After I leveled the fuselage longitudinally and side to side I made a wing incidence tool like the one described on the drawing. I was anxious about the first measurement because this is where any twist in the wings or fuselage will show up. I checked the angle at four places on each wing and to my great relief they were all right on 0.1 degrees tail high. The absolute value is not important, its the fact that they are all the same that is great news. The wings are straight and both side are the same so concerns about a “heavy wing”, i.e. a tendency to roll to one side or the other are greatly diminished.

Then I ran a plumb line from the tip of the left wing to the tip of the right wing to measure the sweep. You can see the line running under the leading edge and the fuselage in the picture below. I found that both wings have a slight forward sweep, about 1/4 inch on the left wing and about 3/8 inch on the right. These are both within Vans guidelines of 1/2 inch but it’s not good enough for me. I can do better so why not? As expected I found that the rear spar is limiting the forward sweep so I will file a little off to bring the wing tips back a tiny bit.

Jennifer helped me pull the right wing back out so I could get access to the aft spar. In the photo below I have taken just a touch off the forward bar on the fuselage side and I trimmed the upper corner of the wing side where the universal head rivet comes close.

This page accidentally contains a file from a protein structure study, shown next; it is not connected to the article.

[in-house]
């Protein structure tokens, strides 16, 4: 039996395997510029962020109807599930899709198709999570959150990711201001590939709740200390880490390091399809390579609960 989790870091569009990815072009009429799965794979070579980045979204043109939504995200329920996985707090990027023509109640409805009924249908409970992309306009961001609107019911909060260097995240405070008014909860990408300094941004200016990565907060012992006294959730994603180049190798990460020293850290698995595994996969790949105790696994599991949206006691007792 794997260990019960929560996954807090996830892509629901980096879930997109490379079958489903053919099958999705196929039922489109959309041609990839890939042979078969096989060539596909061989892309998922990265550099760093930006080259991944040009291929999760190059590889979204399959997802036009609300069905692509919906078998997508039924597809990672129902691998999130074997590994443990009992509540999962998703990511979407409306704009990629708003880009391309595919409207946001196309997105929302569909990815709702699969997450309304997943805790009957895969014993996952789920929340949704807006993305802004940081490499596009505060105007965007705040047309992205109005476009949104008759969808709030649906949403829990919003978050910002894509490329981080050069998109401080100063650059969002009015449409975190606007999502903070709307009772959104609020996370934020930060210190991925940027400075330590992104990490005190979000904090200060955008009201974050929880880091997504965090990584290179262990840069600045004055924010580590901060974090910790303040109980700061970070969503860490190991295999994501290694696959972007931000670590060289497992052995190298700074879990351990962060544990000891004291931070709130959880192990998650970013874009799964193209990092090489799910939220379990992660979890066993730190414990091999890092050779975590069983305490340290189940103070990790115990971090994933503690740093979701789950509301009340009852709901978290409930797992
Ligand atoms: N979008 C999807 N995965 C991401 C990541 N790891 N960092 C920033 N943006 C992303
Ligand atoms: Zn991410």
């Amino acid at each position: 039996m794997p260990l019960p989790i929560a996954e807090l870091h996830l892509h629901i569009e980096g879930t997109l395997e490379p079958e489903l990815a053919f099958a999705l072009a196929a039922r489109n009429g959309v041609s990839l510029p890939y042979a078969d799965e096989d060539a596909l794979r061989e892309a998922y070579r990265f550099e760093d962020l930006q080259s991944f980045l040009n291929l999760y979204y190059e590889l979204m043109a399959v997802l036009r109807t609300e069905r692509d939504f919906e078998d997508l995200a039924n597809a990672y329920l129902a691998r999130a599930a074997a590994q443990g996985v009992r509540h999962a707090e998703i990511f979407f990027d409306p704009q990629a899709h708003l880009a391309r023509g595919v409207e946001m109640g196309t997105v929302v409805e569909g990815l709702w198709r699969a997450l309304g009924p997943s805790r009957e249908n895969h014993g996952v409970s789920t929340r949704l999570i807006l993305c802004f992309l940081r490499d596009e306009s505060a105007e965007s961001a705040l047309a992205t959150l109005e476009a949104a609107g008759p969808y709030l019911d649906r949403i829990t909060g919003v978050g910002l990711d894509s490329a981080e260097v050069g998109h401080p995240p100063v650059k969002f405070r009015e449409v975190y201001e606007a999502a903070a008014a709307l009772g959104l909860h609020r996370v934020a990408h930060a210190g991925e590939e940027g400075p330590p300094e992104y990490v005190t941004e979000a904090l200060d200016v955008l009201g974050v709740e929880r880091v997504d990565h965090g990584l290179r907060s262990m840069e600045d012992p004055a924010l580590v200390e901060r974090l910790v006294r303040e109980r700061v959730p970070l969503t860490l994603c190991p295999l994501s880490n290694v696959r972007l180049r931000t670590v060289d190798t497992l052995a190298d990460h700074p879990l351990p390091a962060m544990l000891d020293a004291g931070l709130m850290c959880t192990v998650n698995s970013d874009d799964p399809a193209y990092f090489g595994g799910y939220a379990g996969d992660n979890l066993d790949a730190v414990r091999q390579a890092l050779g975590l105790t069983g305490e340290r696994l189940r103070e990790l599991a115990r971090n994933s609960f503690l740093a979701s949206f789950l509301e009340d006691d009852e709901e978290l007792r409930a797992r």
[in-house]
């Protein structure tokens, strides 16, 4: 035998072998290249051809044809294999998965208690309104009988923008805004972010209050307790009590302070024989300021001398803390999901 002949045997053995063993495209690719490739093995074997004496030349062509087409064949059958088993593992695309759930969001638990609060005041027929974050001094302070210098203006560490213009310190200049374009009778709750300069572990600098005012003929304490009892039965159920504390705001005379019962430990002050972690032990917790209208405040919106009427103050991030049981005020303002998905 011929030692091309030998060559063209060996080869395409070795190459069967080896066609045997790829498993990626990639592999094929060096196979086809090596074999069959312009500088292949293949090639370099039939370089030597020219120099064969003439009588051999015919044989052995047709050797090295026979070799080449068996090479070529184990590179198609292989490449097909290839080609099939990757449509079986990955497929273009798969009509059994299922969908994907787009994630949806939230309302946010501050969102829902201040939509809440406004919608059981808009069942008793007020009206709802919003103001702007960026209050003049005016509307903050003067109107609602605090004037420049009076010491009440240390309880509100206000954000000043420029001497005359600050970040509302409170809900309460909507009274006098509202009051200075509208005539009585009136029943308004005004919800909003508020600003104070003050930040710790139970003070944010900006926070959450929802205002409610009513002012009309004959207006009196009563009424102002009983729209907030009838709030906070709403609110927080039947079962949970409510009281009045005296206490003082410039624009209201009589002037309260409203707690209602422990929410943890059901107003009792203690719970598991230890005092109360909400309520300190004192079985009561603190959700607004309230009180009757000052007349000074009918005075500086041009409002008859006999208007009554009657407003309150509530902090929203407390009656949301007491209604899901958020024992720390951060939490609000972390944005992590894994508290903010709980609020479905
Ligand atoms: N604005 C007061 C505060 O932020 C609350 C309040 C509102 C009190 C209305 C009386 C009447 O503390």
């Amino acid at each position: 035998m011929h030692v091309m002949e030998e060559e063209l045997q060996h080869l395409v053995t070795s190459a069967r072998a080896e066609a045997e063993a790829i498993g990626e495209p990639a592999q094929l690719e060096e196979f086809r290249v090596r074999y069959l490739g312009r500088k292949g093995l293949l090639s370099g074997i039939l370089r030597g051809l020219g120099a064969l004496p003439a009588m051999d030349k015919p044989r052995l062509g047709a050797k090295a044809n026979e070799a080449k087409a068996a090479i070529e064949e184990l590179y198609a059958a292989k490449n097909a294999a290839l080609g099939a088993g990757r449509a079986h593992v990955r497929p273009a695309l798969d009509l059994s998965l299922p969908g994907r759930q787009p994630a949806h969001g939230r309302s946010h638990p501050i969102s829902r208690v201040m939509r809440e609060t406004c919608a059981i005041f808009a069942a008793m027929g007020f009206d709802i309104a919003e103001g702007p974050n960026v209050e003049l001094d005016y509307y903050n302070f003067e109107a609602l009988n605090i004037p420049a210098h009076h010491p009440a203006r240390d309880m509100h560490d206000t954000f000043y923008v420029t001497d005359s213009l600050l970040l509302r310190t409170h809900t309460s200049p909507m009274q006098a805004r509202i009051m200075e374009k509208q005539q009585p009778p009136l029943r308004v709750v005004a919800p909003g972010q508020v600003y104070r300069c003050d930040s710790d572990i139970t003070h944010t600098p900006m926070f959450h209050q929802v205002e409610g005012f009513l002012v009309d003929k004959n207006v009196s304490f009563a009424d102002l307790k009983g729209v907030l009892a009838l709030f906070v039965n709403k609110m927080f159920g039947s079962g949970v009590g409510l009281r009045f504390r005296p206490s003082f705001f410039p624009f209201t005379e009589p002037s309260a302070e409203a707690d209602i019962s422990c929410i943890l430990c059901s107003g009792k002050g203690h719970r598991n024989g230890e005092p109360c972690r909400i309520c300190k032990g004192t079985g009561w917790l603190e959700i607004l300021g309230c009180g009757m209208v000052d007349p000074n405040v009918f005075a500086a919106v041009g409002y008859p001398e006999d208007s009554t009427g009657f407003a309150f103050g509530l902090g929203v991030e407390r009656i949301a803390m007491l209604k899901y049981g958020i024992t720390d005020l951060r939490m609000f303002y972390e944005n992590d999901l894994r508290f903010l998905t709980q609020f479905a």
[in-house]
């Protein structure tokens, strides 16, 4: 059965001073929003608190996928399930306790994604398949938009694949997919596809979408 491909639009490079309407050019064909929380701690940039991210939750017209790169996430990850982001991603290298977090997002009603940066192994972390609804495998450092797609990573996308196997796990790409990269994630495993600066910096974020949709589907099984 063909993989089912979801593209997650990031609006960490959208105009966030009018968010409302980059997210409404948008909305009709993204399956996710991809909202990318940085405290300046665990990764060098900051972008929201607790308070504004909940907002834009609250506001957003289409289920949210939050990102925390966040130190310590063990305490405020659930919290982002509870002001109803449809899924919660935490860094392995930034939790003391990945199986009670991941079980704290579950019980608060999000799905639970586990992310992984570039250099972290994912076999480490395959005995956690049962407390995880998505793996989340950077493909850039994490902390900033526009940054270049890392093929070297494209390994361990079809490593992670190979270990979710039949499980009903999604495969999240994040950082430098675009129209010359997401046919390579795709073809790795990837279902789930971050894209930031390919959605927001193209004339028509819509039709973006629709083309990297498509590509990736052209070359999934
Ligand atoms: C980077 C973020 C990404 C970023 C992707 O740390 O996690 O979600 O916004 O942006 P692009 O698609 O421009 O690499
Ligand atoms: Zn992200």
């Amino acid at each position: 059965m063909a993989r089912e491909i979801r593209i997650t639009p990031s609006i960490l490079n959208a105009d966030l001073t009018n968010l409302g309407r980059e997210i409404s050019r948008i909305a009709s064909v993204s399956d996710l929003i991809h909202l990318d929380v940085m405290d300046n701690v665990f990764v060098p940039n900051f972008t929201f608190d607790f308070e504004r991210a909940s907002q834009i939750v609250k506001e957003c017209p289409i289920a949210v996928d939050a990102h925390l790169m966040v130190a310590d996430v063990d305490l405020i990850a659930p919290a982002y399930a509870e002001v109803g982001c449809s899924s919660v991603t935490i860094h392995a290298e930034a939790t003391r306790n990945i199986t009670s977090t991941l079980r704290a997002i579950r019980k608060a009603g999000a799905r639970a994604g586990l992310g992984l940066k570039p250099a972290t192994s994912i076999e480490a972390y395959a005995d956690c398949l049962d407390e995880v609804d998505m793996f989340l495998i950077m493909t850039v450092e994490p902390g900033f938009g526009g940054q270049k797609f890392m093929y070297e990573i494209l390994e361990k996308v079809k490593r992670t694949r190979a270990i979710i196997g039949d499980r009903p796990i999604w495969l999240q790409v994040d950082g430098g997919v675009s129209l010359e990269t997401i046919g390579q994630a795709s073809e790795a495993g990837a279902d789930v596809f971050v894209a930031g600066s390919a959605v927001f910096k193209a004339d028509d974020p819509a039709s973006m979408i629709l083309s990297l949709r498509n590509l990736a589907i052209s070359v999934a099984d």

I don’t have pictures but we remated the wing and I checked the sweep again only to find it better (5/16) but still not where I want it to be. So I will give it one more shot tomorrow by filing a little bit more off the spar. Stay tuned for a report on the results.

Categories: Fuselage, Mating the Wings

Left Wing Mated to Fuselage – 5 hrs

December 26, 2011 Leave a comment

Monday Dec 26, 2011

Today I completed a milestone of sorts by mating the left wing to the fuselage. Wing mating is a big event in the build process that involves some anxiety because one always wonders “will it fit”? I started out this morning “warming up” by riveting the flap hinges to the wing. This could not happen until the bottom skins were on of course which I just completed recently. I need these hinges installed because fitting the flaps is part of mating and fitting the wings to the fuselage. The picture below shows a closeup of a section of the flap hinge after riveting because the wide angle view of the whole hinge shows little detail. Riveting these on was not big deal. I used the squeezer on all the rivets so once it was set up it was like a production line.

Then I did something that after reviewing everything at the end of the day probably turned out to be a mistake. I riveted the side rails on the fuselage. These have been clecoed on for a long time and I went past the point in the plans where it said to rivet them on but I learned there is an issue with riveting 705G angles with the side rails installed. I may have to drill out those rivets. More to come on that at a later time.

Part of the prep for mating the wings was to mark the aft spar bars to clearly define the 5/8 inch edge distance required for the attachment bolt there.The center of the drilled hole must be inside that inner box. I marked it on both sides so I can check it on both pieces.